“I got to thread my vision for the property through it and even name the streets,” she says. “It was by far the most creative thing I have ever done, until now.”
A similarly sized industrial project, Fairfield Distribution Center, came next. More than one million square feet of industrial space was developed at Interstate 4 and U.S. 301.
Through each position, Silva gained glimpses into the process of development, leasing, finance, planning and other facets of the business.
Nothing could have prepared her, however, for the economic recession of 2008. Trusts like Duke and others left Tampa, in some cases abandoning potential projects.
Silva eventually landed at Penn Florida Realty Advisors, a property and asset management firm that oversaw a portfolio of 2.5 million square feet.
“To say we were running around with our hair on fire would have been an understatement,” Silva says.
At Penn Florida, as she had at Duke, Silva retained commercial real estate brokerage firm Cushman & Wakefield to lease the company’s properties.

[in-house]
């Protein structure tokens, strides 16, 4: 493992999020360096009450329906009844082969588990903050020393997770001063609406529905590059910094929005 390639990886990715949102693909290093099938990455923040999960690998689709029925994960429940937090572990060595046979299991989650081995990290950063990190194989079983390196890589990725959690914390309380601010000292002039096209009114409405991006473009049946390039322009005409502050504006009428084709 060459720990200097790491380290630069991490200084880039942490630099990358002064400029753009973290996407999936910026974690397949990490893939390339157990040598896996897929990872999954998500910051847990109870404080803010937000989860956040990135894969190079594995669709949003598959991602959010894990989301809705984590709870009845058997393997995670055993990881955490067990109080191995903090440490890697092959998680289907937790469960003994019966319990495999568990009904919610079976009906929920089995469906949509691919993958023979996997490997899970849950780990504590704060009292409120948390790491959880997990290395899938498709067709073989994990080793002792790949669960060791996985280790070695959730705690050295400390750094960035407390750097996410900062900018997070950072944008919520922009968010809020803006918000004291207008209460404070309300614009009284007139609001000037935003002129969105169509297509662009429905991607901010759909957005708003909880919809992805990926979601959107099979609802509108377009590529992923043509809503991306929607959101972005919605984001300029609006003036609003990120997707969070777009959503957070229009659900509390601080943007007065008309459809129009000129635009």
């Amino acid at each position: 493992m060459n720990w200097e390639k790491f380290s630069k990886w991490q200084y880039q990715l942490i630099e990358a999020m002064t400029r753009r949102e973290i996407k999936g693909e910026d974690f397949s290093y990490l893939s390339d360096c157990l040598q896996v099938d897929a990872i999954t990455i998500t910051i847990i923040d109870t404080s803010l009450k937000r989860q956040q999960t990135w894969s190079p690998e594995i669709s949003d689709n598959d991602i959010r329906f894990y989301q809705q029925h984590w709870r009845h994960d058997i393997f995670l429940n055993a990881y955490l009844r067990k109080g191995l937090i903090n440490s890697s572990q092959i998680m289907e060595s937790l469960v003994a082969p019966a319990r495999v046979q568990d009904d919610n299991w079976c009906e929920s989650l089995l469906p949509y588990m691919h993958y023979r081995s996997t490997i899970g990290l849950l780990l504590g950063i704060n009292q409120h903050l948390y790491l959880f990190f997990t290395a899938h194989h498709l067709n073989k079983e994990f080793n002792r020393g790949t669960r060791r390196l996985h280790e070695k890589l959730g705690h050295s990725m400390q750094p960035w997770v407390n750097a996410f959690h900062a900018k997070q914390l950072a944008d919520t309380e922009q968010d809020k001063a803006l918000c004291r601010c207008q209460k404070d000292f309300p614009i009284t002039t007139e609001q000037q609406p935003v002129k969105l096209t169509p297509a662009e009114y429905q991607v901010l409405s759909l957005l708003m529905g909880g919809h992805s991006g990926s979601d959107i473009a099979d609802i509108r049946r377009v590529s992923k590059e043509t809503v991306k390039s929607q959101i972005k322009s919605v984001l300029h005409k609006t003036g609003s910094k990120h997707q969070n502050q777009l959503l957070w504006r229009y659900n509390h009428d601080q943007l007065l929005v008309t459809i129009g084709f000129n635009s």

In 2013 Silva joined the brokerage firm, where she would spend the next six years helping developers like McCraney Property Co., Keating Resources and McDonald Development.
“She’s just relentless, with daunting amounts of energy,” McCraney Property CEO Steven McCraney says of Silva. “When you think of a strong broker, you think of her. Julia is so service oriented, and she has a ‘let’s chase it and get it today’ attitude that’s exciting to be around.
“She’s enthusiastic and passionate and when the chips are down, she has a wit that lightens things, and she gets to closure in a way that makes everyone feel good,” he adds.